CHESTNUT HILL, Mass. – Boston College defeated Notre Dame, 3-1, at Conte Forum Friday night. Second-period goals from Pat Mullane and Johnny Gaudreau carried the Eagles before an empty-night marker Gaudreau sealed the win in the third. Notre Dame freshman Thomas Di Pauli scored his second of the season at 7 minutes, 10 seconds of the third period to bring the Fighting Irish back into the game.
BC goaltender Parker Milner and Notre Dame’s Steven Summerhays performed well in the game. Neither team managed a great deal of shots, but quality scoring chances were plentiful for both sides.
What I Saw
- The skill of Gaudreau and Mullane gave BC the win on Friday night. The linemates’ second-period goals came on odd-man rushes – Mullane’s a breakaway and Gaudreau’s a 2-on-1 – and ended with nifty moves to beat Summerhays. For the most part, the teams played even hockey. Chances came and went, but BC capitalized on its opportunities. Mullane scored the Eagles’ first goals at 4:41 of the second period, winning a faceoff in the UND zone and immediately heading up ice. BC defenseman Patrick Wey hit the streaking Mullane, who walked in on Summerhays and fine space in the five-hole for the goal. Gaudreau, meanwhile, walked in with Steven Whitney, and beat Summerhays with a wrist shot to the near-side top corner.
- The battles between Gaudreau and Notre Dame defenseman Stephen Johns set the tone for the rest of the game. Gaudreau, the Eagles slight and dynamic winger, skated at Johns, UND’s hulking No. 1 defensemen, throughout the game, relying on his speed to create space. Meanwhile, Johns used his size to keep Gaudreau from working too effectively at different points. Gaudreau’s goal came with Johns on the bench, and some careless neutral-zone play from the Irish led to the odd-man rush for BC. Despite the UND loss and goals from both Gaudreau and Mullane, Johns played well for Notre Dame, leading a quality defensive unit against one of the most explosive teams in the country.
- BC’s energy line made life hard for the Fighting Irish throughout the game. Wingers Quinn Smith and Danny Linell, along with center Michael Sit, aren’t as skilled as their top six teammates. They aren’t flashy, and they won’t be all-Americans or all-conference, but the group has quickly become a prototypical BC energy and checking line. BC coach Jerry York always seems to find players to suit this role brilliantly. Whether it’s Matt Price or Matt Lombardi from years past, or Smith and Linell now, the Eagles always seem to have a group of hard-working intelligent forwards to complement their scoring lines. On Friday, Smith and Linell were their usual effective selves, fore-checking aggressively and blocking shots for the Eagles.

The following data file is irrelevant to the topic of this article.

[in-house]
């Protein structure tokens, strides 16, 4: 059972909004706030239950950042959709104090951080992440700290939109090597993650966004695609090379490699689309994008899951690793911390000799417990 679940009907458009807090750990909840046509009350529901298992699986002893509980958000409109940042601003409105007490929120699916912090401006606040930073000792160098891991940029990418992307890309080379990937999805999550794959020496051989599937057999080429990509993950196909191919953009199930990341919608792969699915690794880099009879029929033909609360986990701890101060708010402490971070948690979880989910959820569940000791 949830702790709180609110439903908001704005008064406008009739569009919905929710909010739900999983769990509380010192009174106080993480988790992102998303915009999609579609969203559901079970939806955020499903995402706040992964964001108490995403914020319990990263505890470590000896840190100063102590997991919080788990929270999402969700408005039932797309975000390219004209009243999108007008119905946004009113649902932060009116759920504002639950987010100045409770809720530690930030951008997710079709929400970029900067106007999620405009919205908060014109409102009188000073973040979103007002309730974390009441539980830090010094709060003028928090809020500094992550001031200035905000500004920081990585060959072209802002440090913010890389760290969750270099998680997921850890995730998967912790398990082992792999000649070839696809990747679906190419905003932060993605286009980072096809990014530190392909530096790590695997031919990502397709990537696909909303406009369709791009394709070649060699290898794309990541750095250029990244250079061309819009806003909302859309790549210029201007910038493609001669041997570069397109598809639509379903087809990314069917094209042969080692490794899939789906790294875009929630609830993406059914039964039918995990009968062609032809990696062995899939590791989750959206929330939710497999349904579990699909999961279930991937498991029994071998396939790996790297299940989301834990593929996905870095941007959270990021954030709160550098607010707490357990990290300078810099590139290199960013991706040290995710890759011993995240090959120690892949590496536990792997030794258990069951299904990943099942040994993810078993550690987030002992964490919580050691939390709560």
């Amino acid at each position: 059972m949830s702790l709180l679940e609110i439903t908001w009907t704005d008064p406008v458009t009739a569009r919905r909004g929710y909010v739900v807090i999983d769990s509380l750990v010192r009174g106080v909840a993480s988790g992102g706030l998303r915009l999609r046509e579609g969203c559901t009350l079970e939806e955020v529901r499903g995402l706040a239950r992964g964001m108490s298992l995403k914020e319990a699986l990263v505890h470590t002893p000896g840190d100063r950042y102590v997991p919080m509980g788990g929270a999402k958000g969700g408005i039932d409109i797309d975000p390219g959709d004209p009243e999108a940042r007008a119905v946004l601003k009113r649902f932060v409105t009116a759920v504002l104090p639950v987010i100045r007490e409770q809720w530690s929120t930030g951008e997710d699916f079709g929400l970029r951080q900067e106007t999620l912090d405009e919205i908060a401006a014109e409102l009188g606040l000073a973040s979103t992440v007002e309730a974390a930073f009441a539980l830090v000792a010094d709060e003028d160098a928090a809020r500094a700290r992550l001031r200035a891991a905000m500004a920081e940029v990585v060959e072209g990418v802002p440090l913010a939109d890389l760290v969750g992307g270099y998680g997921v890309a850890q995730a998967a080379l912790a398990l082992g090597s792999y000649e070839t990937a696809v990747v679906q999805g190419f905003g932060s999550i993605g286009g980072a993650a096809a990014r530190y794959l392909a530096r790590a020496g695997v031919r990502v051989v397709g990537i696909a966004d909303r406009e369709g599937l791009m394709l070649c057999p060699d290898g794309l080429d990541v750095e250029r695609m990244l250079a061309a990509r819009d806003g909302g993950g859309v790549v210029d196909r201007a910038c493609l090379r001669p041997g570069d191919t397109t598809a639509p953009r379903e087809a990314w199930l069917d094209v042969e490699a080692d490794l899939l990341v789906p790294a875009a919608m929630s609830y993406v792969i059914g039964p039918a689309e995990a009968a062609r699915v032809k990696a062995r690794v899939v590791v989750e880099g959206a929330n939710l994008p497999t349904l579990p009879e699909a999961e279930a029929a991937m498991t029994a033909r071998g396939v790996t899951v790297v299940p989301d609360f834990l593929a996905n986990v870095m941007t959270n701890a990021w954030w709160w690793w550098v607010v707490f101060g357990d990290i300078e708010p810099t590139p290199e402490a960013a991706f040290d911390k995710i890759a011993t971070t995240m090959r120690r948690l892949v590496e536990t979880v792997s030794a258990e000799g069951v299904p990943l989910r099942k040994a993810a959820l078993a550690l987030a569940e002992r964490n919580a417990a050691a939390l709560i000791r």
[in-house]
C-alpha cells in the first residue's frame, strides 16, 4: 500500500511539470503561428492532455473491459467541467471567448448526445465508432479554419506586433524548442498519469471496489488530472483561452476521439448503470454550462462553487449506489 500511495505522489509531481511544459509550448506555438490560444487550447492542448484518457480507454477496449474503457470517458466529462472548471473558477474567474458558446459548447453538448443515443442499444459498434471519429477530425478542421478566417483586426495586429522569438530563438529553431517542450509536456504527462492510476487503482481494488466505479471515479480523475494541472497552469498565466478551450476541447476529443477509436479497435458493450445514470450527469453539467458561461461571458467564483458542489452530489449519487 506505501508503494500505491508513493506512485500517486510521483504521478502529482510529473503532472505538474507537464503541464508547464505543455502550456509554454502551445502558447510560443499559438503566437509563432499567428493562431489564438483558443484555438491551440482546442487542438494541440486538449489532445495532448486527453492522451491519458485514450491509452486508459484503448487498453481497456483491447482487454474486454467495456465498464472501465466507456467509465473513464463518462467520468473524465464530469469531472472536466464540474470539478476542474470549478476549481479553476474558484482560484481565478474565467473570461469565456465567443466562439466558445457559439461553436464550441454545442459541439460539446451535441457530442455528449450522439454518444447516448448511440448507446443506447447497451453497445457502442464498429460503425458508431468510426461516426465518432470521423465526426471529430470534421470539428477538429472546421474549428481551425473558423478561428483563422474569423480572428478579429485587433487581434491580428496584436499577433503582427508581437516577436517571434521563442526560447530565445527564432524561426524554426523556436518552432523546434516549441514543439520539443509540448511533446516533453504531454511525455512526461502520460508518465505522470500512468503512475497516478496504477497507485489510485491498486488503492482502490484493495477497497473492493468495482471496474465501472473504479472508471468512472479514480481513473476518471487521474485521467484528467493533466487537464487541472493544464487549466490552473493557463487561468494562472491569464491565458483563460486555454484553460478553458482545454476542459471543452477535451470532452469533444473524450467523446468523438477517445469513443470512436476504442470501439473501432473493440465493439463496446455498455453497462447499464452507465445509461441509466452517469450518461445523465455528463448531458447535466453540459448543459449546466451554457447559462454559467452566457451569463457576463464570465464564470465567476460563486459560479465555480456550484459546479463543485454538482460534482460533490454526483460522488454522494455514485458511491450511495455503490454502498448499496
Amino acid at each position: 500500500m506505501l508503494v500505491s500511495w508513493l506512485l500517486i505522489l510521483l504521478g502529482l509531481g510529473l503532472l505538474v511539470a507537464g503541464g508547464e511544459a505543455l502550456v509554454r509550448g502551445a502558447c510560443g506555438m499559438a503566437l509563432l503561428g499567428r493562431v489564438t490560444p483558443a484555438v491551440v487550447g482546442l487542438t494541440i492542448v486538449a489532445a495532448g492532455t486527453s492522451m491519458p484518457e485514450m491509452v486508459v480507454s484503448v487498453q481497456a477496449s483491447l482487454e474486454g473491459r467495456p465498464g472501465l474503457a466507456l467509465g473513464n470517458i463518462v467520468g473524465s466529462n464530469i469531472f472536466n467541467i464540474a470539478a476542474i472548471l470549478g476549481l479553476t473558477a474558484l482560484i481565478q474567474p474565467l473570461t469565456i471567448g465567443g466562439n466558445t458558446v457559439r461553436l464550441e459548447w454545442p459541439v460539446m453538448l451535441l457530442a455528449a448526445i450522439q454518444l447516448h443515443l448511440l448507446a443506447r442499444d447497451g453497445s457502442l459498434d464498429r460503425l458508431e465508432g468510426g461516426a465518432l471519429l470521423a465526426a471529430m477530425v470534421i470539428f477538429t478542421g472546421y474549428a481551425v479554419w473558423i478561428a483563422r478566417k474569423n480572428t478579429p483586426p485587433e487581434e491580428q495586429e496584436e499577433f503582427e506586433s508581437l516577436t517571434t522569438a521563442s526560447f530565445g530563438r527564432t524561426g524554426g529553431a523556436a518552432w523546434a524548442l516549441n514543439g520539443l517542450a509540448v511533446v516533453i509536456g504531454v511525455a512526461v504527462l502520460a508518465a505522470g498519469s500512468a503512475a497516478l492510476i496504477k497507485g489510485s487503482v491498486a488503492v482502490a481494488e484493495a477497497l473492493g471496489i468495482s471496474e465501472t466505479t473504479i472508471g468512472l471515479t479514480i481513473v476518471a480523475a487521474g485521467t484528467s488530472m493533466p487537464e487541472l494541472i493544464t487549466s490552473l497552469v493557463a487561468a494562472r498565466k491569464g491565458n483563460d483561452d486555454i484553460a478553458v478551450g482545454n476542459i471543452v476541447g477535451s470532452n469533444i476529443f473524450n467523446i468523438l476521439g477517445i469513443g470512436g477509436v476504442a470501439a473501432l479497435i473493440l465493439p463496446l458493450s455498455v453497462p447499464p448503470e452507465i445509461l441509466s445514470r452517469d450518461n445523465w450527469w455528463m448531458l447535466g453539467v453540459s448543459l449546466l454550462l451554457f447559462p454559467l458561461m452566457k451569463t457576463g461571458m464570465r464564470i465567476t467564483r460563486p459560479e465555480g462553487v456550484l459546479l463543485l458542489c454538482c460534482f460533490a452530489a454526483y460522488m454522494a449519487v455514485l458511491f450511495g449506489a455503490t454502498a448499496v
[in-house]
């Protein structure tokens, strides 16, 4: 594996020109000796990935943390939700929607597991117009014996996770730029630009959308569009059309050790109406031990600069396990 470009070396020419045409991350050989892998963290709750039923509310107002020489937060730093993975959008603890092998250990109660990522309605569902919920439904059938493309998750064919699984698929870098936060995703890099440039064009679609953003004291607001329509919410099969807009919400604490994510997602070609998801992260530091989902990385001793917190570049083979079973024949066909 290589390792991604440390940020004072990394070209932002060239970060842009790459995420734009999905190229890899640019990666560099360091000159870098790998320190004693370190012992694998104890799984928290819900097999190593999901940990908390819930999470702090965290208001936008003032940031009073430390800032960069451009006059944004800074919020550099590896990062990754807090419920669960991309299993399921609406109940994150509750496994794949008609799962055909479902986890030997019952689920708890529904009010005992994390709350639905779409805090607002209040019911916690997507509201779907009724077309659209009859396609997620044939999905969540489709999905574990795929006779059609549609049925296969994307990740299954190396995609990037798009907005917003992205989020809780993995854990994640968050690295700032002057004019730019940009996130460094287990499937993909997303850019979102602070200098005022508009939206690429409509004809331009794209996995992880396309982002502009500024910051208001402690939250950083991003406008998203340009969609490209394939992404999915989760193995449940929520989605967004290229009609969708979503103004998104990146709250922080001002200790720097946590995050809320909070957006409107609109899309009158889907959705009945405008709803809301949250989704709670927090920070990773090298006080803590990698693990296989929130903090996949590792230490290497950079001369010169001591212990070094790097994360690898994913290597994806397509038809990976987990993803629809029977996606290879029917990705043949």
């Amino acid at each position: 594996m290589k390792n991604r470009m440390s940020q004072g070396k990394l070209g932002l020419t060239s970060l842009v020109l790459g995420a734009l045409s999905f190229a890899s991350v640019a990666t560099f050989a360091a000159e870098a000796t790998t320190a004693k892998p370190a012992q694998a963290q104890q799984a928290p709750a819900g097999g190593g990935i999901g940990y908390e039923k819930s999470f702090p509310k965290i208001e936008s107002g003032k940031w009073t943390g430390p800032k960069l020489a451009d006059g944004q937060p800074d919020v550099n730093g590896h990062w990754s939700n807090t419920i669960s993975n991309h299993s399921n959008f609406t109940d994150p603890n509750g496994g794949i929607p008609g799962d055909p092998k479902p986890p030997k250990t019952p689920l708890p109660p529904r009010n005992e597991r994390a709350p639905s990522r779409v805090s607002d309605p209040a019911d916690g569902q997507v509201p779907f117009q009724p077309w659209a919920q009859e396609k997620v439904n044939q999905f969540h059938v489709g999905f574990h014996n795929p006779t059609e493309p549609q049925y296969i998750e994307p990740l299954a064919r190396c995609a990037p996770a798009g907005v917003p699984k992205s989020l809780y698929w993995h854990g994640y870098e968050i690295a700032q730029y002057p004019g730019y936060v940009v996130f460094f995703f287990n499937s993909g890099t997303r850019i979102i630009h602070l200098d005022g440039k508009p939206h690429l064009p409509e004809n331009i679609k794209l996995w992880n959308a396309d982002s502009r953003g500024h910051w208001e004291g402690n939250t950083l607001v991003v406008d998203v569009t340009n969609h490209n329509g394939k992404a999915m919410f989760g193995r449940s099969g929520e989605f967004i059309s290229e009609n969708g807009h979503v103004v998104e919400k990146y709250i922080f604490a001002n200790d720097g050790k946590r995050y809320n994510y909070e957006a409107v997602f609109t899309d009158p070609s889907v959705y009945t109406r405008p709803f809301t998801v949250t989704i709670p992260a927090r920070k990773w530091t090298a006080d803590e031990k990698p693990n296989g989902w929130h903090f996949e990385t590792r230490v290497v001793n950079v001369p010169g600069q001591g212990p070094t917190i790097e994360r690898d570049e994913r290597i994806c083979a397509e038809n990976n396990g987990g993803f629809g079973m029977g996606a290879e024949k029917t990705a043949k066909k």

What I Thought
- Summerhays deserved a better result. BC played well, and it’s difficult to take this win from them. Still, Summerhays made some fantastic saves throughout the game and provided the confident force in goal a team needs to defeat BC. Ultimately, some mental and physical mistakes led to the rushes that created the BC goals. But when Summerhays received even a little support from his teammates, he made saves without problem. Teams with players in the mold of Mullane and Gaudreau are always going to create chances and test goaltenders. Making it even harder for netminders with careless mistakes is going to lead to losses. Summerhays played well enough to head back to South Bend with a big non-conference win.